'The Woman in Black 2: Angel of Death' - Movie review
Directed by Tom Harper, the sequel does all the things that part one avoided and turns out to be a disappointing and lazy cash grab
'The Woman in Black 2: Angel of Death'
Director: Tom Harper
Cast: Phoebe Fox, Helen McCrory
'The Woman in Black' was one of the biggest surprises of 2012 — it was a refreshing take on the haunted house genre because it didn’t rely on jump scares. Rather, it engaged you with seriously creepy atmosphere and unbearable tension to keep you fidgeting in your seats. It also made one take Daniel Radcliffe seriously as an adult actor. Since that movie made a decent amount of money, Hollywood did what is expected of it — churning out a sequel to rake in some more from the audience’s pockets. But then 'The Woman in Black 2: Angel of Death' also, unfortunately, turns out as expected — a disappointing and lazy cash grab.
Phoebe Fox (above) holds her ground in the film that resorts to loud, cheap jump scares and has a story that is laughably bad
Directed by Tom Harper, the sequel does all the things that part one avoided — resorts to very loud and very cheap jump scares, has a protagonist we just don’t care about, has a story that is laughably bad, side characters that exist only to be picked off by the evil entity, and a ghost that is evil just for the sake of it. It’s just a standard issue direct to DVD horror movie with very good production values that make you believe there’s something more to the movie than meets the eye. Sadly, there is nothing beyond the surface, and the filmmakers just make you wait for something interesting to happen only to dash your hopes.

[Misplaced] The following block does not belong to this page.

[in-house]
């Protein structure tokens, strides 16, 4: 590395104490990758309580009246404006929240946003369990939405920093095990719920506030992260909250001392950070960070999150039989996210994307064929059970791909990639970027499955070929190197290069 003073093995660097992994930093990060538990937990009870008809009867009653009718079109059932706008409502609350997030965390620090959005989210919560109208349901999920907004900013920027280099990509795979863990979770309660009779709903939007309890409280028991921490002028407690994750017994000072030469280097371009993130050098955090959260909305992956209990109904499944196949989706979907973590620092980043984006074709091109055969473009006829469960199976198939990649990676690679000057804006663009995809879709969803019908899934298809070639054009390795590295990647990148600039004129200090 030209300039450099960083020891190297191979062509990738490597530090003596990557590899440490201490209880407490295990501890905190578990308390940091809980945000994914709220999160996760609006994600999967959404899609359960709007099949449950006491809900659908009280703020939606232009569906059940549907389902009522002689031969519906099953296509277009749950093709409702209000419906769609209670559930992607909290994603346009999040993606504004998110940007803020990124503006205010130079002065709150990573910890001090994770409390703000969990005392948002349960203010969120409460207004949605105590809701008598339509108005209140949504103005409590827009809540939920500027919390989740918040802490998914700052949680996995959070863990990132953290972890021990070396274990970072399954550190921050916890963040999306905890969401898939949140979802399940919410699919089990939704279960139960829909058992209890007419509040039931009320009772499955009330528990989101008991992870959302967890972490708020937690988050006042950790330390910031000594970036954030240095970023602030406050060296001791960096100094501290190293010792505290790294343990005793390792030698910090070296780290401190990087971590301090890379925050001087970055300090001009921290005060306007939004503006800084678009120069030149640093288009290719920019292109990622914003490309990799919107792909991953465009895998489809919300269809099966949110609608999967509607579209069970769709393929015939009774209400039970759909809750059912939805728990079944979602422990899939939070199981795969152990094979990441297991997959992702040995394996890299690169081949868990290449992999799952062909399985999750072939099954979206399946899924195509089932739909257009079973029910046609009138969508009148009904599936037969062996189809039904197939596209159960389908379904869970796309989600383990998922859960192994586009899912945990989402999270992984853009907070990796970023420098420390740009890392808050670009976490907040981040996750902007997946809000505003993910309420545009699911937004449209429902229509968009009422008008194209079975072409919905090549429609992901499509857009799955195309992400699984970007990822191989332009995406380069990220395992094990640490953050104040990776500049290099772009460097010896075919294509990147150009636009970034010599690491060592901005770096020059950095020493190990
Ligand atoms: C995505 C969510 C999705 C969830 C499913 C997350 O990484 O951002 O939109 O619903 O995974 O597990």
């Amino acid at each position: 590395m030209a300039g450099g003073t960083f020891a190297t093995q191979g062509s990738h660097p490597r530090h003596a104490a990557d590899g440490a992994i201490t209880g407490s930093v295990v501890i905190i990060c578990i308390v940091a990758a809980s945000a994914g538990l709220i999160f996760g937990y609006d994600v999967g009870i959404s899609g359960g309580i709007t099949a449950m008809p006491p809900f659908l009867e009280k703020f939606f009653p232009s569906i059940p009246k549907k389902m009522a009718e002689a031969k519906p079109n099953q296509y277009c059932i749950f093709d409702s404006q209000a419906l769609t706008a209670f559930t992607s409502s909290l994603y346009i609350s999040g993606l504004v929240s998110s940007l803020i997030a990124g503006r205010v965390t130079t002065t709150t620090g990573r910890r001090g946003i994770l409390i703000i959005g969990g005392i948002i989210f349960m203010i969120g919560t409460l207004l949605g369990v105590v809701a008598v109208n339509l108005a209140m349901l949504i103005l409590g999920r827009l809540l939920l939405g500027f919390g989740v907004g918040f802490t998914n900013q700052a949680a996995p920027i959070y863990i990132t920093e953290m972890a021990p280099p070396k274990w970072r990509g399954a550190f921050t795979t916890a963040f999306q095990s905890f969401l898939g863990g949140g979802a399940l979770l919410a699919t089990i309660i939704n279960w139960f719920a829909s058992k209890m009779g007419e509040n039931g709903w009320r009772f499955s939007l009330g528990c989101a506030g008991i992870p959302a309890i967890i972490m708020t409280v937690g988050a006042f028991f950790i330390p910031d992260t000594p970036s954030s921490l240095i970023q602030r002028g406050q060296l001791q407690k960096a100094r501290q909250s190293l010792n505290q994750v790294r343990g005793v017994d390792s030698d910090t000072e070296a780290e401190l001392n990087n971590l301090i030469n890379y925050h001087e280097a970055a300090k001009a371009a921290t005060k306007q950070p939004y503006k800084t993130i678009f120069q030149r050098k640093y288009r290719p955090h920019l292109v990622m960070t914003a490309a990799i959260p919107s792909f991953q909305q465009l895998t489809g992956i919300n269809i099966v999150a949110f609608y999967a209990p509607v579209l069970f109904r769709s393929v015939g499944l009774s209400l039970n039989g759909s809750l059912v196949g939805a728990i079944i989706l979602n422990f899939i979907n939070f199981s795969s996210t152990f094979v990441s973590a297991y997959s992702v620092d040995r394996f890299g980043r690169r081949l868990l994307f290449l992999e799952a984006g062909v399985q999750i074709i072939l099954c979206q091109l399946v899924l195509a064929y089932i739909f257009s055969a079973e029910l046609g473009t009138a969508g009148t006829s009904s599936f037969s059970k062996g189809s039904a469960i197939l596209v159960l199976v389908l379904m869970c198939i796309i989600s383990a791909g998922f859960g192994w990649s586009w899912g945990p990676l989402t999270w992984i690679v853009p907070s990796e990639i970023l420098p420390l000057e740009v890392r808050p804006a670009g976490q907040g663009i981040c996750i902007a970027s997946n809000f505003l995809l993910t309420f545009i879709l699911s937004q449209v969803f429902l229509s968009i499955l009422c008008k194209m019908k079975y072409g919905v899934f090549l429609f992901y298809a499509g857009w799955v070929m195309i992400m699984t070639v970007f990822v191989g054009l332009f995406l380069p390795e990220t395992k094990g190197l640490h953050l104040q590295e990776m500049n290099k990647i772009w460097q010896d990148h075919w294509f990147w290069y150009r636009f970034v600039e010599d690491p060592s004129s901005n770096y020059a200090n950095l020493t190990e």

This time, 'The Woman in Black 2' takes place 40 years after the events of the first film — two women bring a bunch of kids to the haunted house on the derelict island, and discover a malevolent entity lurking within its walls, picking the kids one by one. The lack of logic is baffling; it seems everyone forgot what happened 40 years ago, and there is no explanation for this creepy, and obviously haunted house, being the only place for the two women to bring a dozen kids to. It’s a convenient plot vehicle to scare you by getting children in isolated places and killing them off. There’s also a strange side plot of a crazy blind man and a bunch of ghost children hanging out in the abandoned town near the island but it adds nothing except for some more cheap eardrum-shattering jolts.
The only silver lining in this snoozefest is newcomer Phoebe Fox who is not only too pretty but is also a really good performer as she holds her ground in a rather silly film. If only she weren’t offset by the character of Helen McCrory, who spends three fourths of the film denying the existence of ghosts with heavy handed philosophical ramblings and then hilariously apologises for the same when the woman in black shows up in her face.